As the world constructs the next phase of development and poverty reduction, Jonathan Glennie and José Antonio Alonso propose four criteria to help to define what should be considered development cooperation based on their new report for the UN’s Development Cooperation Forum.
Development cooperation is crucial to development progress – that much we know. It is the world’s attempt to work together to achieve commonly held ambitions, and to support those parts of the world that need special assistance. But we use the phrase ‘development cooperation’ without much thought. It has become the jargon of choice, especially in an era when people like to look ‘beyond aid’ and the now old-fashioned donor/recipient language.
But what is development cooperation really? In a new paper for the UN’s Development Cooperation Forum, meeting this week in Korea, we try to answer that question.
As globalisation intensifies, and relationships between countries become more specialised, it is becoming increasingly difficult to distinguish development cooperation from other actions necessary for the good of the planet or to meet domestic objectives.
This trend is set to continue as the era of the Sustainable Development Goals (SDGs) beckons, setting a range of global objectives not just limited to poverty reduction in poor countries.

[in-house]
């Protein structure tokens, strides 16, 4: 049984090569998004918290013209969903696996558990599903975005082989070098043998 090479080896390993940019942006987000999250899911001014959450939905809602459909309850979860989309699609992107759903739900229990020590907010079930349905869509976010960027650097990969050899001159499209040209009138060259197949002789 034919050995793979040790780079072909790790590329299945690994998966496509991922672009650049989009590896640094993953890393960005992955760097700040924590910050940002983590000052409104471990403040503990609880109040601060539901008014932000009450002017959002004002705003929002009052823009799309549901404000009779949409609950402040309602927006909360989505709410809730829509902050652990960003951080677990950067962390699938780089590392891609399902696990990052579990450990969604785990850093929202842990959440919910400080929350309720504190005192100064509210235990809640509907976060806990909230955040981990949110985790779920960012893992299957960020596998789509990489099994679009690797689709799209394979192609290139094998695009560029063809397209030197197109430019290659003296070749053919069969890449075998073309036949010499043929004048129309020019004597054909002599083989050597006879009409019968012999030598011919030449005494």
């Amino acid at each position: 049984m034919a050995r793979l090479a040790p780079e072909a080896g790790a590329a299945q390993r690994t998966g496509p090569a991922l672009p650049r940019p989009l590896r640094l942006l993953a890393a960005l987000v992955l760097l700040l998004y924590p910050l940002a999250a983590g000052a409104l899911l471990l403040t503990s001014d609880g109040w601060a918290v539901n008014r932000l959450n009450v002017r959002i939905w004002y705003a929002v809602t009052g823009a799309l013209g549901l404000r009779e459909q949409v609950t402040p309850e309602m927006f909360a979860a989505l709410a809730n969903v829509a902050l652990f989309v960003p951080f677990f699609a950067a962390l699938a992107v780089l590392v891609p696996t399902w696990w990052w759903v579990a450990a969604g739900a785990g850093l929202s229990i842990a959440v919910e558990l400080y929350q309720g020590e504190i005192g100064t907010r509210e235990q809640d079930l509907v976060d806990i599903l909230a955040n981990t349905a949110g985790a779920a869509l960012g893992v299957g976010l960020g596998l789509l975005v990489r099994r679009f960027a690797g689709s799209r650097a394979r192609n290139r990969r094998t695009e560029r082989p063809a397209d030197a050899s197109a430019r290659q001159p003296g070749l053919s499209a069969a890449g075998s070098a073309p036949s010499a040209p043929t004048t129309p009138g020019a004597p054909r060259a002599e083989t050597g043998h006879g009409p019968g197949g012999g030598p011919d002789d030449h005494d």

Traditionally, the term has been almost synonymous with financial aid – or even more narrowly with official development assistance (ODA). But as the number and diversity of countries and organisations engaged in international development has increased, the ways development support is carried out have become more varied than ever before. It now goes well beyond financial transfers, with an increasing focus on technical and technological cooperation. Furthermore, at the other extreme from traditional financial aid, development cooperation can include, for instance, remittances or foreign direct investment (FDI) that supports development.
As with any new reality, language and definitions are often slow to catch up. But we need clarity to describe support for developing country efforts to build inclusive and sustainable development strategies.
Development cooperation is not just ODA, nor Financing for Development (FfD), international public finance (IPF), or total official support for development (TOSD). All of these terms attempt to measure certain aspects of the field, but none of them capture precisely what we are talking about, not least because cooperation goes well beyond finance. But development cooperation is not the same as international cooperation such as sharing rules on international flights or adopting preventive measures against terrorism either.
While providing international public goods (IPGs) may be part of the global development agenda, it is not necessarily development cooperation. Switching to cleaner fuels at home can hardly be construed as primarily an act in support of poorer countries, although it may also have that benefit.
With the above in mind, here are our four criteria for what constitutes development cooperation: